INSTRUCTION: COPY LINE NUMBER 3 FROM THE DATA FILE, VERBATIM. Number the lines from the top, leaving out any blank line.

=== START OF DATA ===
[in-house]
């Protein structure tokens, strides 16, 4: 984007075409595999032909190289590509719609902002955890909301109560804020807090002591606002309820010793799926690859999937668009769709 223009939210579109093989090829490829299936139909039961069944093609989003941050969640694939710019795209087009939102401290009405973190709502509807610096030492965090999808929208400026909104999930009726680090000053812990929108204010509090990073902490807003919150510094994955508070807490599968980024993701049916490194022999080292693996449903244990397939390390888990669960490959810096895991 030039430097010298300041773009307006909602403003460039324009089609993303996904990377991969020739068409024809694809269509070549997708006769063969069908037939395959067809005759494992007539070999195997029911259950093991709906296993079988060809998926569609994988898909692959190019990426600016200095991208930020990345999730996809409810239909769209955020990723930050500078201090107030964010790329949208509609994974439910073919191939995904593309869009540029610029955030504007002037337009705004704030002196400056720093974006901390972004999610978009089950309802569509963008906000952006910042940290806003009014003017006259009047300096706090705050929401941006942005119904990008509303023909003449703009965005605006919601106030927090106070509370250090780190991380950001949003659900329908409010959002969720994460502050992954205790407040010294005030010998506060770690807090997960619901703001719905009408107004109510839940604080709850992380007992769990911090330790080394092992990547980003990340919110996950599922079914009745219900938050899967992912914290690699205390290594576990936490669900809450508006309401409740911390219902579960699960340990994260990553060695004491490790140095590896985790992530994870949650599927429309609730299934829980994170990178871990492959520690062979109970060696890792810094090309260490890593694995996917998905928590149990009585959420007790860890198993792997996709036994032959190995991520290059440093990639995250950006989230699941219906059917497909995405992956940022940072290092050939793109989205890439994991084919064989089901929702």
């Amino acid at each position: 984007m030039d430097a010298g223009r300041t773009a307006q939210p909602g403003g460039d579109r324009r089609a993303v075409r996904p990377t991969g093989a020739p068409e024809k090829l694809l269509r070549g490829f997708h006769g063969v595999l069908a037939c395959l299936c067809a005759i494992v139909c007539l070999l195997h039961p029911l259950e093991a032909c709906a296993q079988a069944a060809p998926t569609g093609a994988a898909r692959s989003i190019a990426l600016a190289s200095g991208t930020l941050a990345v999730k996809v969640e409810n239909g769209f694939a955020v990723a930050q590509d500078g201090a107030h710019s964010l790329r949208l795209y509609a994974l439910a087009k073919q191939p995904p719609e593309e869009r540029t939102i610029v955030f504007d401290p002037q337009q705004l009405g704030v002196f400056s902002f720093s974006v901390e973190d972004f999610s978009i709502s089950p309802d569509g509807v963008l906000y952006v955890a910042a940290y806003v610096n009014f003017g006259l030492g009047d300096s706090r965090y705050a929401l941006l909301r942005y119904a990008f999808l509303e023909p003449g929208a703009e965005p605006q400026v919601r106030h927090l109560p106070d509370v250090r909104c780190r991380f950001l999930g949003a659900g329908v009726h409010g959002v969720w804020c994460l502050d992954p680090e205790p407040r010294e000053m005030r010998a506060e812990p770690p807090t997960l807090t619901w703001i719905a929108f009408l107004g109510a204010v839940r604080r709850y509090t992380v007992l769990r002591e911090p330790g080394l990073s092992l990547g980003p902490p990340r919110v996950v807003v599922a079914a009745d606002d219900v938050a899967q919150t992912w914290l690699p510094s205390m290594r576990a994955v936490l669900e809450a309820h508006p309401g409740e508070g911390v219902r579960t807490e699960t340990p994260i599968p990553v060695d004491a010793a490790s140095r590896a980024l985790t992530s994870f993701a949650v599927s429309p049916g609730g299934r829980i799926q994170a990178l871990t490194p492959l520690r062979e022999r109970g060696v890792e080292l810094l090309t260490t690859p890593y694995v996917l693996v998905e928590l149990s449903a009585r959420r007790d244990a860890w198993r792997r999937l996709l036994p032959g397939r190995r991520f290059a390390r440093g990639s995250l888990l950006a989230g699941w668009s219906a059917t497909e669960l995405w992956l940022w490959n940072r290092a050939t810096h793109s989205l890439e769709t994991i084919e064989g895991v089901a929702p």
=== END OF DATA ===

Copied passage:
């Amino acid at each position: 984007m030039d430097a010298g223009r300041t773009a307006q939210p909602g403003g460039d579109r324009r089609a993303v075409r996904p990377t991969g093989a020739p068409e024809k090829l694809l269509r070549g490829f997708h006769g063969v595999l069908a037939c395959l299936c067809a005759i494992v139909c007539l070999l195997h039961p029911l259950e093991a032909c709906a296993q079988a069944a060809p998926t569609g093609a994988a898909r692959s989003i190019a990426l600016a190289s200095g991208t930020l941050a990345v999730k996809v969640e409810n239909g769209f694939a955020v990723a930050q590509d500078g201090a107030h710019s964010l790329r949208l795209y509609a994974l439910a087009k073919q191939p995904p719609e593309e869009r540029t939102i610029v955030f504007d401290p002037q337009q705004l009405g704030v002196f400056s902002f720093s974006v901390e973190d972004f999610s978009i709502s089950p309802d569509g509807v963008l906000y952006v955890a910042a940290y806003v610096n009014f003017g006259l030492g009047d300096s706090r965090y705050a929401l941006l909301r942005y119904a990008f999808l509303e023909p003449g929208a703009e965005p605006q400026v919601r106030h927090l109560p106070d509370v250090r909104c780190r991380f950001l999930g949003a659900g329908v009726h409010g959002v969720w804020c994460l502050d992954p680090e205790p407040r010294e000053m005030r010998a506060e812990p770690p807090t997960l807090t619901w703001i719905a929108f009408l107004g109510a204010v839940r604080r709850y509090t992380v007992l769990r002591e911090p330790g080394l990073s092992l990547g980003p902490p990340r919110v996950v807003v599922a079914a009745d606002d219900v938050a899967q919150t992912w914290l690699p510094s205390m290594r576990a994955v936490l669900e809450a309820h508006p309401g409740e508070g911390v219902r579960t807490e699960t340990p994260i599968p990553v060695d004491a010793a490790s140095r590896a980024l985790t992530s994870f993701a949650v599927s429309p049916g609730g299934r829980i799926q994170a990178l871990t490194p492959l520690r062979e022999r109970g060696v890792e080292l810094l090309t260490t690859p890593y694995v996917l693996v998905e928590l149990s449903a009585r959420r007790d244990a860890w198993r792997r999937l996709l036994p032959g397939r190995r991520f290059a390390r440093g990639s995250l888990l950006a989230g699941w668009s219906a059917t497909e669960l995405w992956l940022w490959n940072r290092a050939t810096h793109s989205l890439e769709t994991i084919e064989g895991v089901a929702p």